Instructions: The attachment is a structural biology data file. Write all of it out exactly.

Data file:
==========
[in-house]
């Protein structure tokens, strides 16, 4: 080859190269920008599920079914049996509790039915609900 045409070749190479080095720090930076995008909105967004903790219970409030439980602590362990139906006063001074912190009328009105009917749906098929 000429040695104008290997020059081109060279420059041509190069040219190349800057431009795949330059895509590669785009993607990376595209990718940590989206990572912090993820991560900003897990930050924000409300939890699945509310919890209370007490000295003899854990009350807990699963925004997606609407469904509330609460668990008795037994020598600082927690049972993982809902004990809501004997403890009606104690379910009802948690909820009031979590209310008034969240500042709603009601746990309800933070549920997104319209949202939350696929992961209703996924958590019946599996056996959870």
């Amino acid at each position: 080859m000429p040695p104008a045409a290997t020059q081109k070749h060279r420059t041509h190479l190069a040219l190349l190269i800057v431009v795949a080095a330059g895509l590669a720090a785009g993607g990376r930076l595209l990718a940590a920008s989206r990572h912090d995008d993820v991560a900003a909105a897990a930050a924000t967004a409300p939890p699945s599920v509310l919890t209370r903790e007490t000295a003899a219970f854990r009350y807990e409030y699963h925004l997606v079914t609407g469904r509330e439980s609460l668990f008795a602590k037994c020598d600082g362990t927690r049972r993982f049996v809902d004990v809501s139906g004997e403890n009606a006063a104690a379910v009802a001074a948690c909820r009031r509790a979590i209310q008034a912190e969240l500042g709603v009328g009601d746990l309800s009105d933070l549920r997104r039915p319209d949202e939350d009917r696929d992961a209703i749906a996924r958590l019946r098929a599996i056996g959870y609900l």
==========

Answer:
[in-house]
């Protein structure tokens, strides 16, 4: 080859190269920008599920079914049996509790039915609900 045409070749190479080095720090930076995008909105967004903790219970409030439980602590362990139906006063001074912190009328009105009917749906098929 000429040695104008290997020059081109060279420059041509190069040219190349800057431009795949330059895509590669785009993607990376595209990718940590989206990572912090993820991560900003897990930050924000409300939890699945509310919890209370007490000295003899854990009350807990699963925004997606609407469904509330609460668990008795037994020598600082927690049972993982809902004990809501004997403890009606104690379910009802948690909820009031979590209310008034969240500042709603009601746990309800933070549920997104319209949202939350696929992961209703996924958590019946599996056996959870």
């Amino acid at each position: 080859m000429p040695p104008a045409a290997t020059q081109k070749h060279r420059t041509h190479l190069a040219l190349l190269i800057v431009v795949a080095a330059g895509l590669a720090a785009g993607g990376r930076l595209l990718a940590a920008s989206r990572h912090d995008d993820v991560a900003a909105a897990a930050a924000t967004a409300p939890p699945s599920v509310l919890t209370r903790e007490t000295a003899a219970f854990r009350y807990e409030y699963h925004l997606v079914t609407g469904r509330e439980s609460l668990f008795a602590k037994c020598d600082g362990t927690r049972r993982f049996v809902d004990v809501s139906g004997e403890n009606a006063a104690a379910v009802a001074a948690c909820r009031r509790a979590i209310q008034a912190e969240l500042g709603v009328g009601d746990l309800s009105d933070l549920r997104r039915p319209d949202e939350d009917r696929d992961a209703i749906a996924r958590l019946r098929a599996i056996g959870y609900l």